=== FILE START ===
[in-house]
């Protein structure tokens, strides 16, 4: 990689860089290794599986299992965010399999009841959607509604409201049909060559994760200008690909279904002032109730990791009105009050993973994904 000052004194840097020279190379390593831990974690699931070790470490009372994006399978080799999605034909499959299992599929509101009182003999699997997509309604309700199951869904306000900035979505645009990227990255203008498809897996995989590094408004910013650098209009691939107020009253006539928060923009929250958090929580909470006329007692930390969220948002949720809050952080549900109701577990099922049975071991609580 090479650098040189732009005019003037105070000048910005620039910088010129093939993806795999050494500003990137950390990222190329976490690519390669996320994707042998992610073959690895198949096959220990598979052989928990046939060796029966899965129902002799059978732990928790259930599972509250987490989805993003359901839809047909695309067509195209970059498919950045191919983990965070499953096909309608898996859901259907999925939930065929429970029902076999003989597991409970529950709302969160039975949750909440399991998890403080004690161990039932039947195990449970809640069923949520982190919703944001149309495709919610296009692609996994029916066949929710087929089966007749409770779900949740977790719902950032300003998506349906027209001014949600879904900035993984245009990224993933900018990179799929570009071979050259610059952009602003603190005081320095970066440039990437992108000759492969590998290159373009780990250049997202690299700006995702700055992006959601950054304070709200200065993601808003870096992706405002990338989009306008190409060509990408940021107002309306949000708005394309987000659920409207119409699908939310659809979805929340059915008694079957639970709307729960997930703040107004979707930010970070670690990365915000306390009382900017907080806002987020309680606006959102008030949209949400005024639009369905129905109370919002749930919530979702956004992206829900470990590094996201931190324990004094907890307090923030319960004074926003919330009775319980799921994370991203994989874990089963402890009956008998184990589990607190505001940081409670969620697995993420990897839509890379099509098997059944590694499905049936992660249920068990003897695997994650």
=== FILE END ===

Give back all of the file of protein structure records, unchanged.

[in-house]
């Protein structure tokens, strides 16, 4: 990689860089290794599986299992965010399999009841959607509604409201049909060559994760200008690909279904002032109730990791009105009050993973994904 000052004194840097020279190379390593831990974690699931070790470490009372994006399978080799999605034909499959299992599929509101009182003999699997997509309604309700199951869904306000900035979505645009990227990255203008498809897996995989590094408004910013650098209009691939107020009253006539928060923009929250958090929580909470006329007692930390969220948002949720809050952080549900109701577990099922049975071991609580 090479650098040189732009005019003037105070000048910005620039910088010129093939993806795999050494500003990137950390990222190329976490690519390669996320994707042998992610073959690895198949096959220990598979052989928990046939060796029966899965129902002799059978732990928790259930599972509250987490989805993003359901839809047909695309067509195209970059498919950045191919983990965070499953096909309608898996859901259907999925939930065929429970029902076999003989597991409970529950709302969160039975949750909440399991998890403080004690161990039932039947195990449970809640069923949520982190919703944001149309495709919610296009692609996994029916066949929710087929089966007749409770779900949740977790719902950032300003998506349906027209001014949600879904900035993984245009990224993933900018990179799929570009071979050259610059952009602003603190005081320095970066440039990437992108000759492969590998290159373009780990250049997202690299700006995702700055992006959601950054304070709200200065993601808003870096992706405002990338989009306008190409060509990408940021107002309306949000708005394309987000659920409207119409699908939310659809979805929340059915008694079957639970709307729960997930703040107004979707930010970070670690990365915000306390009382900017907080806002987020309680606006959102008030949209949400005024639009369905129905109370919002749930919530979702956004992206829900470990590094996201931190324990004094907890307090923030319960004074926003919330009775319980799921994370991203994989874990089963402890009956008998184990589990607190505001940081409670969620697995993420990897839509890379099509098997059944590694499905049936992660249920068990003897695997994650």